Women are nearly 50% of the workforce in the United States, but our workplaces are far from equal.
As easy as it might be to say that leadership from women will likely follow total numbers, there isn’t a lot of evidence that that’s the case.
There were two essays published this week that get into why the glass ceiling is so hard to break. It comes down to the fact that this isn’t a fight that women can win alone.
Here’s Jessica Valenti on traditionally male professions (like politics) that still don’t have very many women represented:
Asking individual women to enter hostile spaces to make them better is really asking women to make men better — and to make men better at women’s own risk. But it shouldn’t be women’s responsibility to fix men or deal with their misogyny. Instead, men should be taking it upon themselves to treat women with respect, and demand their other male colleagues do the same.
And Sheryl Sandberg and Adam Grant’s op-ed in The New York Times this week describes a workplace situation that’s all too familiar to many women:
Years ago, while producing the hit TV series “The Shield,” Glen Mazzara noticed that two young female writers were quiet during story meetings. He pulled them aside and encouraged them to speak up more.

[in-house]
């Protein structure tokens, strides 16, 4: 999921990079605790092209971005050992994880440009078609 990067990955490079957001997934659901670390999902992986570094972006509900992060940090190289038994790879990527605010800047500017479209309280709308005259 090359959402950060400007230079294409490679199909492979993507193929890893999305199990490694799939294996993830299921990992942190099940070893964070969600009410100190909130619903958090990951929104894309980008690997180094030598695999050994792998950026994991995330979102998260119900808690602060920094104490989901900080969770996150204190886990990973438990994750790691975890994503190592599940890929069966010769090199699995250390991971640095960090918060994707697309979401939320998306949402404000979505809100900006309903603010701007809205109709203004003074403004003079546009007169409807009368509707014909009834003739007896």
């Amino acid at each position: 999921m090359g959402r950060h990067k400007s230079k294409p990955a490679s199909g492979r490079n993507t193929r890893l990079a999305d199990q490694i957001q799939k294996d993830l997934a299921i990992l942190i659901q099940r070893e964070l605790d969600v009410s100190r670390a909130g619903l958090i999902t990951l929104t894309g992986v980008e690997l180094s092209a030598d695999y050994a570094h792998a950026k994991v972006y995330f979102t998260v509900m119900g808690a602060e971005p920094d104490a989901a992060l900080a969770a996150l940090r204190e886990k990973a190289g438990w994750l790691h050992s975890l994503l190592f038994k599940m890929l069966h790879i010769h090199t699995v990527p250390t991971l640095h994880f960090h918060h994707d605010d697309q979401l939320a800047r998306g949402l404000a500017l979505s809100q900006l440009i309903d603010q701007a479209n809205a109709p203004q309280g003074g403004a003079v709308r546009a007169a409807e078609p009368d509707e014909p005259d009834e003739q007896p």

Watch what happens when we do, they replied.
Almost every time they started to speak, they were interrupted or shot down before finishing their pitch. When one had a good idea, a male writer would jump in and run with it before she could complete her thought.
Sadly, their experience is not unusual.
The really interesting part of this last story, for me, is not that the women weren’t taken seriously, but that their male manager had never noticed the disparity before. As a woman, that’s where the real issue is. It isn’t about the dumb sexist colleague who shoots me down, it’s about whether the other people in the room notice — and care — that it’s happening. That’s what is going to determine whether women are taken seriously as employees and colleagues.
But this requires that authority figures of all genders be aware, empathetic, and active about keeping really subtle discrimination out of the workplace. And that can be hard! It falls on the shoulders of people who may not be personally affected by the outcome of their choices to mentor and eventually promote women into higher roles. But it really isn’t that hard. And it’s worth what managers will end up getting out of their female employees.
Obviously there will be women who are so stellar and so charismatic that none of this matters, but women aren’t going to get to 50% of leadership roles in the workplace if only the truly exceptional break through.
Let me be clear: This is really depressing. No ambitious woman wants to be told that she’s going to face sexism, and her career trajectory is probably in part based on how empathetic her boss is. And I can’t imagine any man wants to be told that he’s treating his female colleagues unfairly. But it is a factor in the long, slow march toward equality at the top that everyone with a job should think about.
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